Ever wonder what possesses people to invent meaningless words or assign old ones a few new and ambiguous meanings? What’s the motivation there? The English language has no shortage of words, up from the 50 to 60 thousand in the original Old English to over half a million words and counting today. Adding new words is no new phenomenon, merely the logical results of technical progress, incorporation of foreign words and a determination to ensure language is used as precisely and clearly as possible.

That whole precision and clarity deal is the reason for written language in the first place, since oral traditions seem to be rife with dragons, people talking to Gods and ghosts, talking animals that change shape at will and the loss of knowledge on how to build pyramids without steam shovels, hydraulic cranes and bulldozers. Seems those squiggly lines, birds and moon-walking stick figures in Egyptian hieroglyphics never fully explained how they built all those giant structures, or why they didn’t use their marvelous engineering skills to benefit anybody but dead kings. That last bit of information might have given us a valuable insight into their seemingly curious mind set.

So alphabets and languages were invented, along with number symbols and mathematics to keep track of stuff we are likely to either forget or hopelessly distort though the generations. Men’s precise words, their intentions, their discoveries, impressions and calculations could now be passed down verbatim. While early on a lot of writing was merely transcribing the oral traditions that had been hopelessly embellished through the centuries by fabulists and God freaks, at least once they were written down no one else could add their own two cents in the form of giant one-eyed pigs that made war on mankind but were defeated by a golden turtle and a beautiful 6 inch-tall maiden. At least in theory, anyway. Written language hasn’t really stopped the flow of invented history, merely made it subject to fact-checking and serious doubts.

But once written language took hold, if you wanted to know about Julius Caesar’s wars you could read the books he himself wrote in his own words and at the time these events occurred, not many centuries and countless embellishments later. His books contained his own accounts of his campaigns, detailing his own thoughts and impressions, with a lucid and unchangeable narrative, as opposed to Homer writing down the almost psychedelic fantastical folk lore about Ancient Greece’s Trojan War with its impossible heroes, impishly vengeful Gods and epic tales of romance. Archaeologists have confirmed that this was a war that actually took place, but the factual recounting of its causes and the actual war itself is impossible thanks to oral traditions. Luckily for us, at this point in history with a half million word vocabulary at our disposal, it is far more difficult to distort facts and actual occurrences.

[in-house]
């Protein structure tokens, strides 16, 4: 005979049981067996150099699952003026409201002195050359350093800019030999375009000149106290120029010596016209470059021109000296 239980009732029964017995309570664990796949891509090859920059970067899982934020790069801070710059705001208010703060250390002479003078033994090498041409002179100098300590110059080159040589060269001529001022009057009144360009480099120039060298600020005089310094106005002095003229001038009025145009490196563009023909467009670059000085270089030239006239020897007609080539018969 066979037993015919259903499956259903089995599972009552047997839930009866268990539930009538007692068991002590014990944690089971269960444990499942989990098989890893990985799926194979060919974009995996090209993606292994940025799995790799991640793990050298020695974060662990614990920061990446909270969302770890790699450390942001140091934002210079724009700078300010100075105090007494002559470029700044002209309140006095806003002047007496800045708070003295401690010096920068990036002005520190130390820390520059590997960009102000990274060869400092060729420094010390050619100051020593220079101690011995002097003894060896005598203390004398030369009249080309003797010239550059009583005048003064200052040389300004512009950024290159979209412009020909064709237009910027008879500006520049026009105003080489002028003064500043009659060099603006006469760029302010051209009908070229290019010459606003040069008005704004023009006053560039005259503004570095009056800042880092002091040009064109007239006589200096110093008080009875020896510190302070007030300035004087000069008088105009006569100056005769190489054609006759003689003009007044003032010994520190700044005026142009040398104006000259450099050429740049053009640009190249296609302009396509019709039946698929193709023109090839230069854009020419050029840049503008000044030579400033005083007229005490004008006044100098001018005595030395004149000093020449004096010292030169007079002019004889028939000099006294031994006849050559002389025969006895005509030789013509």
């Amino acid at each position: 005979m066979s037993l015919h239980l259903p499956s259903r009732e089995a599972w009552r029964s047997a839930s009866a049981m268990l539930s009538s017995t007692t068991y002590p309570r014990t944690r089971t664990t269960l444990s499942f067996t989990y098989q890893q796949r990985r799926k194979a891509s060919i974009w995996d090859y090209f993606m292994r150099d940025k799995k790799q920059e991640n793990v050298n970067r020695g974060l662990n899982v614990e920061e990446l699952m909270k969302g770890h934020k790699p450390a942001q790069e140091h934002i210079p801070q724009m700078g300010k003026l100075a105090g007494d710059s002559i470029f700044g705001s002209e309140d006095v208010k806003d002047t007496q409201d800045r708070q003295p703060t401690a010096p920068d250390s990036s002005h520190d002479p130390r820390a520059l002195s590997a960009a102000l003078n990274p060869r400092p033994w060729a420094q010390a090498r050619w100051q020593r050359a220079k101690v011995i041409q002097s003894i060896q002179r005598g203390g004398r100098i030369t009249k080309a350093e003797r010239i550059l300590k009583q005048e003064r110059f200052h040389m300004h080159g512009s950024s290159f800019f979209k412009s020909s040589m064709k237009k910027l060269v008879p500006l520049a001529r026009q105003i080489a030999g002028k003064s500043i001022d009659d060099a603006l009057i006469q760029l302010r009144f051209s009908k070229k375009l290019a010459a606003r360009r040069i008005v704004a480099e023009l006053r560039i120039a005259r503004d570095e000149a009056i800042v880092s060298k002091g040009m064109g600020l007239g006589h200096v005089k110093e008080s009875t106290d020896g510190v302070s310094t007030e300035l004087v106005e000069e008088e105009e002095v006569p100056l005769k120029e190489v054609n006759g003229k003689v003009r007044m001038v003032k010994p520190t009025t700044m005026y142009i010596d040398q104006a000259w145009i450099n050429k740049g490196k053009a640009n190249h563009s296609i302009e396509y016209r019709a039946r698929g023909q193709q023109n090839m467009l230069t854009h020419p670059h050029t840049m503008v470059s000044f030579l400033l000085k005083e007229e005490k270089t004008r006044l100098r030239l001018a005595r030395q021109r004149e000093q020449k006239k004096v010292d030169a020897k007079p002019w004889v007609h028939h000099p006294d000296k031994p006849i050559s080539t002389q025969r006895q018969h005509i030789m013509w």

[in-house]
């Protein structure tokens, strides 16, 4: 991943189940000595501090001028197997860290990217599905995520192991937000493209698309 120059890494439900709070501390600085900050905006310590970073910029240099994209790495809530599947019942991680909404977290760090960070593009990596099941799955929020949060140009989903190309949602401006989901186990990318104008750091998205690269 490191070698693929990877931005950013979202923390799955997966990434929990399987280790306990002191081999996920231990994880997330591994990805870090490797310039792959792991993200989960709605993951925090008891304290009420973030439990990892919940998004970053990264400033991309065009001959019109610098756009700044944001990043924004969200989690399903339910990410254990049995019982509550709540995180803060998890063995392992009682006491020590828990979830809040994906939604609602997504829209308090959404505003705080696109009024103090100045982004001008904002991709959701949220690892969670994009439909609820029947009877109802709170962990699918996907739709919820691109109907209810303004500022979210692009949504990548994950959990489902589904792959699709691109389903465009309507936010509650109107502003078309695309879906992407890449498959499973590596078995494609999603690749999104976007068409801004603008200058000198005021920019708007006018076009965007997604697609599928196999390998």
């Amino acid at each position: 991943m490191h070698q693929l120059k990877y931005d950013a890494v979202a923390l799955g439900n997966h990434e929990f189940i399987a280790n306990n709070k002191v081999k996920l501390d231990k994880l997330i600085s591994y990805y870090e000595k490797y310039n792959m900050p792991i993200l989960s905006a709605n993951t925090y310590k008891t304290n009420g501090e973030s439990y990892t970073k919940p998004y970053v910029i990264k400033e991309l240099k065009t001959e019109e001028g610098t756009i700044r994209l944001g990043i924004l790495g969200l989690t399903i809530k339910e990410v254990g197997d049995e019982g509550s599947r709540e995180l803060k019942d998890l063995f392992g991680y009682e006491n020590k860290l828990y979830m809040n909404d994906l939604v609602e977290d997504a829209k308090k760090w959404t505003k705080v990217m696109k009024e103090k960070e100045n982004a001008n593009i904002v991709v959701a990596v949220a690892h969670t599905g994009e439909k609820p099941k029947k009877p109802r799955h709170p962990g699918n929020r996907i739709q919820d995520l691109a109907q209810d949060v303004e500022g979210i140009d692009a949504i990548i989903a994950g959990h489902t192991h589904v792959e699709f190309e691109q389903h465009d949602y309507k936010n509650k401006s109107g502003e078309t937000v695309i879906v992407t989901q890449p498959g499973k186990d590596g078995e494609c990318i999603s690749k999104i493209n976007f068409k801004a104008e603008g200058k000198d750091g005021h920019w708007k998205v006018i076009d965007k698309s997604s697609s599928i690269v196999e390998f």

But not impossible. And humans, being the endlessly inventive and mischievous creatures that we are, can’t help ourselves when it come to mangling our language, mostly for personal gain. It seems we’re still not out of the woods (and caves) evolution-wise and cannot refrain from trying to monopolize the most desirable hunting grounds. And if distorting the language is what it takes, well, so be it. That wolf in sheep’s clothing was always a man, fairy tales to the contrary notwithstanding. Perhaps the whole reason for fairy tales was the limited vocabulary of their day and they were meant more as allegories for human behavior than mere whimsy. A recurring theme in fairy tales (the only theme?) is deception, and human efforts to see through the blatant distortions of reality. Little Red Riding Hood? Even as tiny children we wanted to slap her silly for mistaking a wolf for granny, no matter how damned ugly her grandmother might have been.

Creatures of nature that we are, we have absorbed the practical uses of camouflage from the leopard and the tiger, the zebra and okapi, the insect and the peacock spreading its plumage trying desperately to either appear much larger to discourage predators or seem extra handsome to get a date. Does the fish that resembles a piece of coral apologize to its prey? Does the chameleon regret fooling it predators by appearing to be part of a twig? Hell, no! So why not distort our own language? Ought we feel guilty for resorting to subterfuge? Those half a million words, while providing a wonderfully broad platform to practice clarity, have also provided us the means to avoid clarity. Anyone who has ever had the fortitude to read an entire legal document can verify the words of Tom Waits: “The large print giveth and the small print taketh away.”

So, without providing any of the myriad examples of truth twisting while appearing to be truth telling (fill in your own dubious favorites here), let us admit that, in the words of the immortal Pogo: “We have met the enemy and he is us.” So, the task before us is to detect the leopard’s spots and gauge the actual size of the peacock. Also, to shed our own camouflage spots and stripes and try not to flaunt our own plumage excessively, for the gift of having a way with words is a razor-sharp, double-edged sword. The ability to elucidate can easily be used to deceive. And the ability to deceive others seems to infect the deceivers as well, so that eventually their own lies seem not like lies at all, more like an alternative explanation of the truth. There are no alternative explanations to facts, no matter how well phrased or entertaining. The sky will always be blue and no will always mean no. To pretend otherwise might have been fun for Homer and make for great epic poetry, but poetic license, as it so obviously states, is for poets. Aspiring historians, scientists and scholars need not apply.

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